Ecclestone to offer teams $3 billion

UPDATE Bernie's new scheme will provide 40M a year to each team from 2008 thru 2012….. 5 years…. (40 x 5 = $200M). $200M plus a signing bonus of 35M plus 7 to 9 million bonus to make up for shortfalls occurring before the renewal (200+35+9+ = 48.8M). That is $48.8 MILLION dollars a year to each team guaranteed! Call it $50M a year after all is said and done in that this is his opening offer. The sanctioning body will provide 50M a year to each team guaranteed for 5 years. Then the teams add on their own revenue streams from sponsors, merchandising, partners, etc. Currently, only the winning team receives that much. This offer provides a sum to every team that currently only the winning team enjoys. In Champ Car it may cost 10% of what it takes to run an F1 team but if the sanctioning body would guarantee each team 5 million dollars a year you'd quickly have a very healthy series. Perhaps in five years if the TV ratings are what they should be…… 01/22/05 Bernie Ecclestone, the billionaire owner of the commercial rights to Formula 1, will offer the sport's 10 teams $3bn of guaranteed revenues over five years, if they sign up to a new agreement to participate in F1 until 2012. At a meeting scheduled for Tuesday, Ecclestone will offer each team a minimum of $40m per season starting from the end of 2007 – the year the current "Concorde" agreement ends – until 2012.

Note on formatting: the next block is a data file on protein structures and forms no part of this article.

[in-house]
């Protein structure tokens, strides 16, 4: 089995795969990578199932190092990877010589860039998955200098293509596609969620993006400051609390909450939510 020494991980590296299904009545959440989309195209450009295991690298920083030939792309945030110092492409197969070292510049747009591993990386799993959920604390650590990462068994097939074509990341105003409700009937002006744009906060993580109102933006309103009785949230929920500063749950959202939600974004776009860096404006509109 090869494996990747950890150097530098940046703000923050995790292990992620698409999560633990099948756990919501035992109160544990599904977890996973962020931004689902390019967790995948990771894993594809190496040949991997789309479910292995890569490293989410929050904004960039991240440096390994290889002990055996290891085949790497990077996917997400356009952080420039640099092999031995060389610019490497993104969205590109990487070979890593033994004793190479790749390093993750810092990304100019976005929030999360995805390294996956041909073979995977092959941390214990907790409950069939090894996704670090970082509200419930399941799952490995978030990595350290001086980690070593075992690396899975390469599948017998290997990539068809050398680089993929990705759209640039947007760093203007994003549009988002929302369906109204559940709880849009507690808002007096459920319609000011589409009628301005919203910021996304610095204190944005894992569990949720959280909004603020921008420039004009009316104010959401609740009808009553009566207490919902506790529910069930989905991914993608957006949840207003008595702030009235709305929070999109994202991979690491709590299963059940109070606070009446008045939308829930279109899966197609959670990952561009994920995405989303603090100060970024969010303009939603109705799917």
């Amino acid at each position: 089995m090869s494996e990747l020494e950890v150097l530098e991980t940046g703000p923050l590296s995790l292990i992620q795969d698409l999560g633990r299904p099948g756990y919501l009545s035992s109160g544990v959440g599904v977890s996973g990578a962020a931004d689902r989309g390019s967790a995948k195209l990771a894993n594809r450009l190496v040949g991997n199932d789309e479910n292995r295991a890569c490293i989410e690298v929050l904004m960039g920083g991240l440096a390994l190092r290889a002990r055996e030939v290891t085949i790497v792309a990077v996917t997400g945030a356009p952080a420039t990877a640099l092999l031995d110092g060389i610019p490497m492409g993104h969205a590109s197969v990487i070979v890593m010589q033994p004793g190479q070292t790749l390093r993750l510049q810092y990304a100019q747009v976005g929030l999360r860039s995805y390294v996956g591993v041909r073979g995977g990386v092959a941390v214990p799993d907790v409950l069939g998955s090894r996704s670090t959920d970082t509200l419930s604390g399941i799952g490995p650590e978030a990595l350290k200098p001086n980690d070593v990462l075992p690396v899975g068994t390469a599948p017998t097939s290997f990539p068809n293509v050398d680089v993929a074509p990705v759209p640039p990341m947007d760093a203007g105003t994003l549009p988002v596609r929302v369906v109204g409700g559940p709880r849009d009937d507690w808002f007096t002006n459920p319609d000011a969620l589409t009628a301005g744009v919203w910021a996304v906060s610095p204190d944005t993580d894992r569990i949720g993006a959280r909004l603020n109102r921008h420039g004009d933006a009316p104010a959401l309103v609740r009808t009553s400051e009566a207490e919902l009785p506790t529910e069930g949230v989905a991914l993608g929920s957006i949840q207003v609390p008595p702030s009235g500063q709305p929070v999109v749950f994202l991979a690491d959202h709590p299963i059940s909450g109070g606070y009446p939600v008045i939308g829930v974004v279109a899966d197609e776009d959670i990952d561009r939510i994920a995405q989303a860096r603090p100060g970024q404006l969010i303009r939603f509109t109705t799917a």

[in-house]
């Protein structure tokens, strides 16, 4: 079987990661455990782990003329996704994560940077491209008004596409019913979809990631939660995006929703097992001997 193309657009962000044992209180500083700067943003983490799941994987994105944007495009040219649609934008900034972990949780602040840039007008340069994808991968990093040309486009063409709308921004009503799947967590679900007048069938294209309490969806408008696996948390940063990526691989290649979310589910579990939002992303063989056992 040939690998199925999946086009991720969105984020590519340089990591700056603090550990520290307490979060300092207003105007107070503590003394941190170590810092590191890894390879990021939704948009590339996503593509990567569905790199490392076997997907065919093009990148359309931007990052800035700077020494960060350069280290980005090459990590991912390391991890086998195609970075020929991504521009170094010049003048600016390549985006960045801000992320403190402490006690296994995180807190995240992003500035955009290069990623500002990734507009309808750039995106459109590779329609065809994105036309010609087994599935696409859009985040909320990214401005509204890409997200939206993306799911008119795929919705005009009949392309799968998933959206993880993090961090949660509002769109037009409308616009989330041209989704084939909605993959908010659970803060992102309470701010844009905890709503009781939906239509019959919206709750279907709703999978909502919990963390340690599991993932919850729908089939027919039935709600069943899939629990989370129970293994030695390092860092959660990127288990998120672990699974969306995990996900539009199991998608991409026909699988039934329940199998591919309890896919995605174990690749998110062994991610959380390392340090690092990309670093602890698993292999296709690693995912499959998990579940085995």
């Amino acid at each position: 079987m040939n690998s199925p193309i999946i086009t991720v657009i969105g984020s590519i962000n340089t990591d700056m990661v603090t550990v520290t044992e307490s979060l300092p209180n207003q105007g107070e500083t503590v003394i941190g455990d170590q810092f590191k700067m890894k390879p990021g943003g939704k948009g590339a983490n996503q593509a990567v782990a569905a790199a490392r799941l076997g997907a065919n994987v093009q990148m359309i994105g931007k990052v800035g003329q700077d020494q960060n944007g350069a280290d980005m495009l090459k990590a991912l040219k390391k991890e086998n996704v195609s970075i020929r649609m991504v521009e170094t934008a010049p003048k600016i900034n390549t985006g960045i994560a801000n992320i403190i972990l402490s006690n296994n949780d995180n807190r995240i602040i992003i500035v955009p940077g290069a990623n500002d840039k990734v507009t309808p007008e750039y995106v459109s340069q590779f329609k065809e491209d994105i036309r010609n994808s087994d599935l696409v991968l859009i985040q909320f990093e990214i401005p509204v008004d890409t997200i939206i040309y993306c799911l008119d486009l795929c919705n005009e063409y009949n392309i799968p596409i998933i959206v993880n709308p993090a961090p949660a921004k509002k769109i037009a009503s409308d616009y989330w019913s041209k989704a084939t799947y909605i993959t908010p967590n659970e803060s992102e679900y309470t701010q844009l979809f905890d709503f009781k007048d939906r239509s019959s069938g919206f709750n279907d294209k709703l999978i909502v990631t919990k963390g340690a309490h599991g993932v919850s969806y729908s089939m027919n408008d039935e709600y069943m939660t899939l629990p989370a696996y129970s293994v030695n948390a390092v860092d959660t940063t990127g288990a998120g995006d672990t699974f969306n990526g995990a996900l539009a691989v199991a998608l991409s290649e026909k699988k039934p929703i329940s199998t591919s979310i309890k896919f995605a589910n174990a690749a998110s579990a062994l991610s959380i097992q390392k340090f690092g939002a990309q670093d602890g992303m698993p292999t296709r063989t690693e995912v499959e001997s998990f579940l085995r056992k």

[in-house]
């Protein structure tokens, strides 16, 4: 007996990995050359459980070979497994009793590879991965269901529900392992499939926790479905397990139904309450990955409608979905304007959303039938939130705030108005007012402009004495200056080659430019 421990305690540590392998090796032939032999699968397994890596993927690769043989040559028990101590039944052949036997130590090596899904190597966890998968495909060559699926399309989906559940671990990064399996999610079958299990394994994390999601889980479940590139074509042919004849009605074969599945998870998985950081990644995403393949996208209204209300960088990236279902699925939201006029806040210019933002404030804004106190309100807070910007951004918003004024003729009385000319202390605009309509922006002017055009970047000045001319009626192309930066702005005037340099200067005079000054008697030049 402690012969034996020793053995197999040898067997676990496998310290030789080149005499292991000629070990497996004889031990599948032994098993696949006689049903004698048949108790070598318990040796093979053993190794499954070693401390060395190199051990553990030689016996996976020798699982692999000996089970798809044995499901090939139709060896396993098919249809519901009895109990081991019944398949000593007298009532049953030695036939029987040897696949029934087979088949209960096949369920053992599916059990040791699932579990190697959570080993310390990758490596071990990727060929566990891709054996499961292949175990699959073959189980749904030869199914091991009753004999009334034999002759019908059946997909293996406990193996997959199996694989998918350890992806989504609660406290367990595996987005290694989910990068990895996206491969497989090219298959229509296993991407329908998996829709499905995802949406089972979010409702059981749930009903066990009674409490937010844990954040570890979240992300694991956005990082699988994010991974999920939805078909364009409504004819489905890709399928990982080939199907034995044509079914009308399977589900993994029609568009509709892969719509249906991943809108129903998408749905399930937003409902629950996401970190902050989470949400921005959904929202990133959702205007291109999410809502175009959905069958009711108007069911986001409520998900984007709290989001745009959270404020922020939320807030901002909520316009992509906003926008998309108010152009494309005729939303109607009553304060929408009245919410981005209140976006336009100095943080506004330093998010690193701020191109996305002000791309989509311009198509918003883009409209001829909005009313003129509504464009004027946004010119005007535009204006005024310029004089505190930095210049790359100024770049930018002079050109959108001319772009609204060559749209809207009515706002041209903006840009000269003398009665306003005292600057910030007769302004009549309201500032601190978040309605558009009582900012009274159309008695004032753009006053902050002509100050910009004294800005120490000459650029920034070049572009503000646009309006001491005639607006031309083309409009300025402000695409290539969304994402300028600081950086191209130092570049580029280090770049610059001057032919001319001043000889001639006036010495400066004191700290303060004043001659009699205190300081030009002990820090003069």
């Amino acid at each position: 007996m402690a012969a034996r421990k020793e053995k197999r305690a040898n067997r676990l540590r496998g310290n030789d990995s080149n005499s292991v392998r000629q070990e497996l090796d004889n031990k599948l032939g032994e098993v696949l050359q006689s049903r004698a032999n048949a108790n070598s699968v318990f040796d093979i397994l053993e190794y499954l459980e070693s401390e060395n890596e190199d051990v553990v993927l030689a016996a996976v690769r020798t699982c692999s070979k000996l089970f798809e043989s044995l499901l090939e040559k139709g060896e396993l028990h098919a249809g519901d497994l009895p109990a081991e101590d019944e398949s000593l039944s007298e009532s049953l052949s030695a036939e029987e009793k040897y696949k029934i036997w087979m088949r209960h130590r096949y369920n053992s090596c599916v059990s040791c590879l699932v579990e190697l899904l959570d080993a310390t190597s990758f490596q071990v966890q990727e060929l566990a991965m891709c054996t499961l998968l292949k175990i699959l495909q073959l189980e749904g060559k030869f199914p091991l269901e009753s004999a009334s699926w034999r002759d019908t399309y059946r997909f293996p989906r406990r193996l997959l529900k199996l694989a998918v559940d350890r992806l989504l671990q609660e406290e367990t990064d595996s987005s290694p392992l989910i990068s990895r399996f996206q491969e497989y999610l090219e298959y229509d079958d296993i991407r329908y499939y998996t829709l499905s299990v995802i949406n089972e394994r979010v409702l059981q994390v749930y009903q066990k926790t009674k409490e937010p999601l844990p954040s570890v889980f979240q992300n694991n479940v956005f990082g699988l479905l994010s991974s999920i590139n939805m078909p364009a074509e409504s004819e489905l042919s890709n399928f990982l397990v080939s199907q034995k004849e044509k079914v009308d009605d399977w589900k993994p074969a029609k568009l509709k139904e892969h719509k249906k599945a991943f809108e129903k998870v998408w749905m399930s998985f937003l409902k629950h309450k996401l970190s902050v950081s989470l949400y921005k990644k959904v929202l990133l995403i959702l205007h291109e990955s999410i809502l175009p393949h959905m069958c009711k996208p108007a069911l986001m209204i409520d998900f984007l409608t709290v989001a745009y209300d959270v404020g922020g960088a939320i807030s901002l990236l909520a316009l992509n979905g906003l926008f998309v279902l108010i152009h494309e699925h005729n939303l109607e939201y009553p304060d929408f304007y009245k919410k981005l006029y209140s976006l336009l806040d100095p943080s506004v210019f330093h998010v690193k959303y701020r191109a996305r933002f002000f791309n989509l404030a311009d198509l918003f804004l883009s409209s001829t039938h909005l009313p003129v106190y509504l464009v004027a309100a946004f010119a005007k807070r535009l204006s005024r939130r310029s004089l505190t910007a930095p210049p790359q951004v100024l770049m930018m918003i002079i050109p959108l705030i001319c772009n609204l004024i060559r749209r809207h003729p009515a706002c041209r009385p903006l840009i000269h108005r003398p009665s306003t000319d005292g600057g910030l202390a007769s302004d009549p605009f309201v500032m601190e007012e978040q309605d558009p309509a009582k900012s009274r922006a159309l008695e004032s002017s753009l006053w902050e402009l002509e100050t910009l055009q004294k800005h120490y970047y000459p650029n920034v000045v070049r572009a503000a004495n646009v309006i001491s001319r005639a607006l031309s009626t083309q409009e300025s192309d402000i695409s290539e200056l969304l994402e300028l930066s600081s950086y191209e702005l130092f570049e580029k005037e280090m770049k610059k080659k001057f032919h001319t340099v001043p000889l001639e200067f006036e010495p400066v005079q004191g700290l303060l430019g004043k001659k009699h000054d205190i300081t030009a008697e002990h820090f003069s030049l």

In addition, each team will be offered a signing-on fee of more than $35m plus a further $7m to $9m currently held in an escrow account as a reflection of Ecclestone's view that they should have been given more for the 2004 season.

Currently the teams with the least points at the end of each season receive about $15m. That rises to about $50m for the winner of the Constructors Championship – which goes to the team picking up the most race points over a season. But under the terms of the new Concorde agreement, the most successful team could get more than $100m. The deal will cost Ecclestone about $3bn between 2008 and 2012.

All the teams have been campaigning for a bigger slice of the $900m+ per-year profits generated by F1, the bulk of which currently goes into Ecclestone's own pocket. His improved offer is designed to kill off a rival racing franchise being set up by GPWC – a consortium of F1 manufacturers that includes BMW and Mercedes.

In a highly controversial move last week, Ferrari broke ranks with the other GPWC members and announced that it would sign up to Ecclestone's new Concorde agreement after clinching a $100m signing on fee. Ecclestone believes Ferrari's show of allegiance to his flag will force the other teams to fall into line rather than hold out in the hope of securing a better deal from GPWC.

At Tuesday's meetings the teams will say that they are not happy with what they see as the preferential treatment shown to Ferrari by Ecclestone.

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